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By HaleStewart October 9, 2013 11:10 am
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Why Is the Rupee Declining?
An explanation of the rupee’s current drop in value actually begins with the US Federal Reserve lowering interest rates to near zero and engaging in “quantitative easing” – the practice of buying US government bonds.  Not only does this practice lower interest rates but it also creates the “portfolio effect” – the act of forcing the investment community as a whole to take on more risk.  Here’s how it works.  Suppose an investment manager has a very conservative set of investment parameters; instead of buying junk bonds he can only purchase AAA rated securities.  When the Fed lowered rates to near zero and started buying government bonds, they started to take away the primary investment tool of our conservative portfolio manager.  As a result, he had to buy a different type of AAA securities – perhaps government agency bonds like those issued by Freddie Mac.  

Enter another portfolio manager who could take on a bit more risk, so he would usually buy the Freddie Mac bonds our very conservative portfolio manager is now buying.  This new manager must now move further out the risk curve to begin purchasing AAA corporate bonds.  And the second manager’s purchases are now competing with a third manager who can take on even more risk by buying AAA and AA corporate bonds…. At this point, the pattern is clear.  With the Federal Reserve now buying up a large quantity of the safest investment assets in the world, all other portfolio managers must now take on more risk to get the same investment yield.  Think of the Fed’s actions like a stone getting thrown into a pond, with the ripples being the effect on the international investment community.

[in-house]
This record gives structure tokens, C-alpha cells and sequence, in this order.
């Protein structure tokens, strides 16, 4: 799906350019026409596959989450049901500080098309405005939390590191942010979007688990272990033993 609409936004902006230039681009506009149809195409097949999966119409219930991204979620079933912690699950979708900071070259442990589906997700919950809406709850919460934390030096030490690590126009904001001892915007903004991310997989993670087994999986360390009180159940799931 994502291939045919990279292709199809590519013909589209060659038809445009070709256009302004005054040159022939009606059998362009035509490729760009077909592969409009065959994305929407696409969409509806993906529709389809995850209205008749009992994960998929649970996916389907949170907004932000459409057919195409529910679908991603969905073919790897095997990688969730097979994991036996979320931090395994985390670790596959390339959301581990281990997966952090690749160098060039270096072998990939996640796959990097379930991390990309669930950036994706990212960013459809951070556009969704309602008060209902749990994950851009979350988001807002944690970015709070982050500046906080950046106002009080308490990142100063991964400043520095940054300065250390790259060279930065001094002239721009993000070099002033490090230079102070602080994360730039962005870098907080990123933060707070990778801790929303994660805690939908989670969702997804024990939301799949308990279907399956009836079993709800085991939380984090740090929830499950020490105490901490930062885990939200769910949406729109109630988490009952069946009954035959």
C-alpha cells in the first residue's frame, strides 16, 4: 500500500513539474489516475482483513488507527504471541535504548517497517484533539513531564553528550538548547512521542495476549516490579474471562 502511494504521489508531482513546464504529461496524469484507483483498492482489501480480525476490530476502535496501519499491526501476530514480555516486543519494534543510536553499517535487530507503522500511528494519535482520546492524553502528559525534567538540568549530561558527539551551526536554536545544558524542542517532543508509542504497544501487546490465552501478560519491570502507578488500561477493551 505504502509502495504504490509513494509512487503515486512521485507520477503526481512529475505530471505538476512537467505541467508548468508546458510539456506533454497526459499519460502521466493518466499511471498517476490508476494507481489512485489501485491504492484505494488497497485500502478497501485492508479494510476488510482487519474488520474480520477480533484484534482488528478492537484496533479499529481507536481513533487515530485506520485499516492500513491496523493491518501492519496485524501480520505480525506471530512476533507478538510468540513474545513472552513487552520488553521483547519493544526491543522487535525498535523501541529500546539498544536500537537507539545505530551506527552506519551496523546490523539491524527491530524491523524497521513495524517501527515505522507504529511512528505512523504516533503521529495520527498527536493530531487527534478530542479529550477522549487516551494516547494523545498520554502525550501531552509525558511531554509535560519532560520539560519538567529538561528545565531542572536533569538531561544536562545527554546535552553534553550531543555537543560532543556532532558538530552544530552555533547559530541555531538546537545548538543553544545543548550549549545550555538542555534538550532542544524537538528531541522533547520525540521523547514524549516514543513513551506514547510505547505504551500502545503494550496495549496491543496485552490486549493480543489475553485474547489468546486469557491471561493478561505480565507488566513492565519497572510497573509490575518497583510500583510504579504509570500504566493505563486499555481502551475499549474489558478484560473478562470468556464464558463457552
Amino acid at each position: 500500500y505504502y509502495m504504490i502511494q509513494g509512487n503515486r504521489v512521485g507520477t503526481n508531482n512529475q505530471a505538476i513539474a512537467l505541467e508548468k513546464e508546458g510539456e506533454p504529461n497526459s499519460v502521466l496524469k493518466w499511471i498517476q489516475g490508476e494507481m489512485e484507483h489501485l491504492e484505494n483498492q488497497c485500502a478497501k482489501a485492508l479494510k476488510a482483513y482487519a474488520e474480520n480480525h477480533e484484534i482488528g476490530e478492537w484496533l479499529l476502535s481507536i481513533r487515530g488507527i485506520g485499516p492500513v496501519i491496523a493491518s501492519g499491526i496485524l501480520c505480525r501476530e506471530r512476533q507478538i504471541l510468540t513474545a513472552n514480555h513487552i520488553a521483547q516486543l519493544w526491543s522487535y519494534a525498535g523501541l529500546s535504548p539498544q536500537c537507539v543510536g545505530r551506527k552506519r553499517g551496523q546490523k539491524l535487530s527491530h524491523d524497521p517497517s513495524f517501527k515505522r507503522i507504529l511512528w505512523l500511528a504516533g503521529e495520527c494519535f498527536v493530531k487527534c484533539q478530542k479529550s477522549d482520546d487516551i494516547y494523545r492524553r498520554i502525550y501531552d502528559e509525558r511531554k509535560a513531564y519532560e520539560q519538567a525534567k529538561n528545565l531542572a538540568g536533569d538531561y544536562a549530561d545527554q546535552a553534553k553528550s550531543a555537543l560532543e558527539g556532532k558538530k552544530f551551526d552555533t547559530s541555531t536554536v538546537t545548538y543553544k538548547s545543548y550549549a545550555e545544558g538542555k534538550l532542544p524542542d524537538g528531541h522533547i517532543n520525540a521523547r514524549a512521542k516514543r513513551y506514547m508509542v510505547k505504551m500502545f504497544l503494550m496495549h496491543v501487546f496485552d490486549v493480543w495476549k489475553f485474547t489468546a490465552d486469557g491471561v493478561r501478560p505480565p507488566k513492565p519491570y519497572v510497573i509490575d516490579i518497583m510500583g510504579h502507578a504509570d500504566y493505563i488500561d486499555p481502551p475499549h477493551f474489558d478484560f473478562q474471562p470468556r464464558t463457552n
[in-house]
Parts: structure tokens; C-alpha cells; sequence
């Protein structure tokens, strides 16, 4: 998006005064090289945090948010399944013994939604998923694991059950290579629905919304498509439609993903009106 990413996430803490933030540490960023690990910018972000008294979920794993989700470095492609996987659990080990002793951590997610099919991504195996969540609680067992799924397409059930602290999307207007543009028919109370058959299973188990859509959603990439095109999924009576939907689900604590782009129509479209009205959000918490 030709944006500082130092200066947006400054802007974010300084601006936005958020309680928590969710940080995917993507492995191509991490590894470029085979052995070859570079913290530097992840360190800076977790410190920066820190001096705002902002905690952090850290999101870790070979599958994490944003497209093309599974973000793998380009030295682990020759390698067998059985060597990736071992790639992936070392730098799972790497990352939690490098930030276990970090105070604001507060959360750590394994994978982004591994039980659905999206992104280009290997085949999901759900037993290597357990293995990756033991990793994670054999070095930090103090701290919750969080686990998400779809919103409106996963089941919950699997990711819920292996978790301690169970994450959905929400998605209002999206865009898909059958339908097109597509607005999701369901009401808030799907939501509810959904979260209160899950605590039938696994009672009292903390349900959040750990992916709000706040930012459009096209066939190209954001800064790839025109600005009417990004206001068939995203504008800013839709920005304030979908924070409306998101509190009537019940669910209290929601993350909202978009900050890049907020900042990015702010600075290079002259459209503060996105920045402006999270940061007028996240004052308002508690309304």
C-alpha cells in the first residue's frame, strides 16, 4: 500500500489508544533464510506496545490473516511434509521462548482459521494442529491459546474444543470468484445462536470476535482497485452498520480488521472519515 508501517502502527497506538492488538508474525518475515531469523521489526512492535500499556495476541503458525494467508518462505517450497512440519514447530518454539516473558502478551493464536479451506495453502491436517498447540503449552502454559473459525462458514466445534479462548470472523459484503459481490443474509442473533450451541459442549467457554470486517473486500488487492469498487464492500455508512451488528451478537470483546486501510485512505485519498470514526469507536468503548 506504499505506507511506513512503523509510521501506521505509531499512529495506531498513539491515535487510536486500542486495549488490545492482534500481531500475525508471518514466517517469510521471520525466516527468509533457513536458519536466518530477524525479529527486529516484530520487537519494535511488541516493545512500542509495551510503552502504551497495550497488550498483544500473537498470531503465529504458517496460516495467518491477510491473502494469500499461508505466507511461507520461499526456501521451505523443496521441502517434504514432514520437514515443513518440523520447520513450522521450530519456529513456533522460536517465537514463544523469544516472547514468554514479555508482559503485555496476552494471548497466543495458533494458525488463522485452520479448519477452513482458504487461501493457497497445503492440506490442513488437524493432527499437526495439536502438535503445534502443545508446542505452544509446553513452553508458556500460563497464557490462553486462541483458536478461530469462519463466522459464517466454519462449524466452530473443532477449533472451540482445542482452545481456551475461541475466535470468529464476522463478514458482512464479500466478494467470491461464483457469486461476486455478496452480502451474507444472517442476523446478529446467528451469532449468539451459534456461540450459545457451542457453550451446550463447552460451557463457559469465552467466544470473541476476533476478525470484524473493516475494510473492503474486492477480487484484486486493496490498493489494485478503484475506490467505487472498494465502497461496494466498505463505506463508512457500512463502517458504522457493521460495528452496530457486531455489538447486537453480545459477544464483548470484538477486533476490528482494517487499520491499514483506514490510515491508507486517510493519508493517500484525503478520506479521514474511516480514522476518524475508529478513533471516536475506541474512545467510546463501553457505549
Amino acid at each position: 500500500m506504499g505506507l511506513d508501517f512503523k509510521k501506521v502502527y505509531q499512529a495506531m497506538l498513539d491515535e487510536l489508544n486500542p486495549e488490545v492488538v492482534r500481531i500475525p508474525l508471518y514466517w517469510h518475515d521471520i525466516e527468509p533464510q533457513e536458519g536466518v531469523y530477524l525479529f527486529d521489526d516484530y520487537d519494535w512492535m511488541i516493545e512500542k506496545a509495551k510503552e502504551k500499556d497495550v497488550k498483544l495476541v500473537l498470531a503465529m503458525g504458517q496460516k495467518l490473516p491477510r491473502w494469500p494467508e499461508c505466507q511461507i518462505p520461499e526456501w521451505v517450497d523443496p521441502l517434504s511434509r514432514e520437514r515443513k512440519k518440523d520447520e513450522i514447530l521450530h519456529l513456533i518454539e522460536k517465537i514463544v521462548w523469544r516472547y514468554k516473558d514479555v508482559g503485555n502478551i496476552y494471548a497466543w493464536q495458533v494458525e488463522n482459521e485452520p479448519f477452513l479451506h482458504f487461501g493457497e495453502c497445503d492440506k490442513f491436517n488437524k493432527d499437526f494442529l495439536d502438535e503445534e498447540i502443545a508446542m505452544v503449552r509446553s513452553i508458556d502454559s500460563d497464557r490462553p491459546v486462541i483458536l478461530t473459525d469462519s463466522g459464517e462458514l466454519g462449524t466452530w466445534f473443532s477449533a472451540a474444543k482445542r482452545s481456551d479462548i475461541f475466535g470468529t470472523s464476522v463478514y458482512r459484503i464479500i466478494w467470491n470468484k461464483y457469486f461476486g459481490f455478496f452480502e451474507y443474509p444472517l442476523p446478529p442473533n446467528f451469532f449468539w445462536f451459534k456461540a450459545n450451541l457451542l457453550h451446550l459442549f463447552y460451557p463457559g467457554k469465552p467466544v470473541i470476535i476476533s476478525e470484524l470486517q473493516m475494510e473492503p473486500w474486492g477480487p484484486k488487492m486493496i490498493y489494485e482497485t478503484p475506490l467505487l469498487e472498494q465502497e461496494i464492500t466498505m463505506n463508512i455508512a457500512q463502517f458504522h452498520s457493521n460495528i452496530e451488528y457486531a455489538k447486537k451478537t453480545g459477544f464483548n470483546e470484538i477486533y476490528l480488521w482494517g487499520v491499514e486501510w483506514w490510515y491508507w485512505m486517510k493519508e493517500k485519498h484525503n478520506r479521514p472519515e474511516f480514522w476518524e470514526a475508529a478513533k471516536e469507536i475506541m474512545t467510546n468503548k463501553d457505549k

When we look at a long term chart of the rupee we see that starting in 2009 and ending in 2011, its overall value increased.  The reason is the investment community started looking for higher yielding assets, leading them to invest in emerging markets.  This lead to an increase in rupee purchases, driving the currency’s value higher.   The Wisdom Tree rupee ETF increased from an extreme low of 17.38 near the end of 2008 to an extreme high of 24.08 in mid-2011 for an overall increase of 38.6%.  

However, the rupee has seen two periods of sharp declines since reaching its peak in 2011, with the first occurring later in 2011 and the second occurring in 2013.  Underlying both of these declines is an overall weakening of the Indian growth picture.  The annual GDP growth rate has been steadily declining from a high of 9.4% in early 2010 to 4.4% in the second quarter of 2013.  At the same time, the budget deficit, while improving, is still coming in between a negative 5.1% and 5.3% of overall GDP in the latest three readings.  The current account deficit has been steadily deteriorating over the last decade.  It was a positive 1.5% of GDP in 2004 but has continually increased, now coming in at -4.6% of GDP.  And finally, inflation is at uncomfortable levels.  While it decreased from 7%-4.5% in the first half of 2013, it has been increasing in the latest readings, printing at 6.1% in the latest monthly release.  

The sum total of all these numbers is that Indian growth is decreasing while inflation is increasing.  As a result, foreign investors are leaving the country to find more attractive growth opportunities.  And adding fuel to the fire is the US Federal Reserve announcing that it will scale back its asset purchase program which will increase US interest rates.  This makes US assets more attractive relative to Indian assets, adding further downward pressure on the rupee.  

The sum total of all these economic developments is this: India currently has a less attractive economic environment, leading investors to leave the country, thereby devaluing the rupee’s overall value.  It will probably take a fundamental change in the overall economic environment for the rupee to rally.

Hale Stewart is a former bond broker who has been writing about economics and financial markets since 2006 on Bonddad Blog.  He is also an tax attorney with a domestic and international practice while also forming and managing captive insurance companies for US companies.

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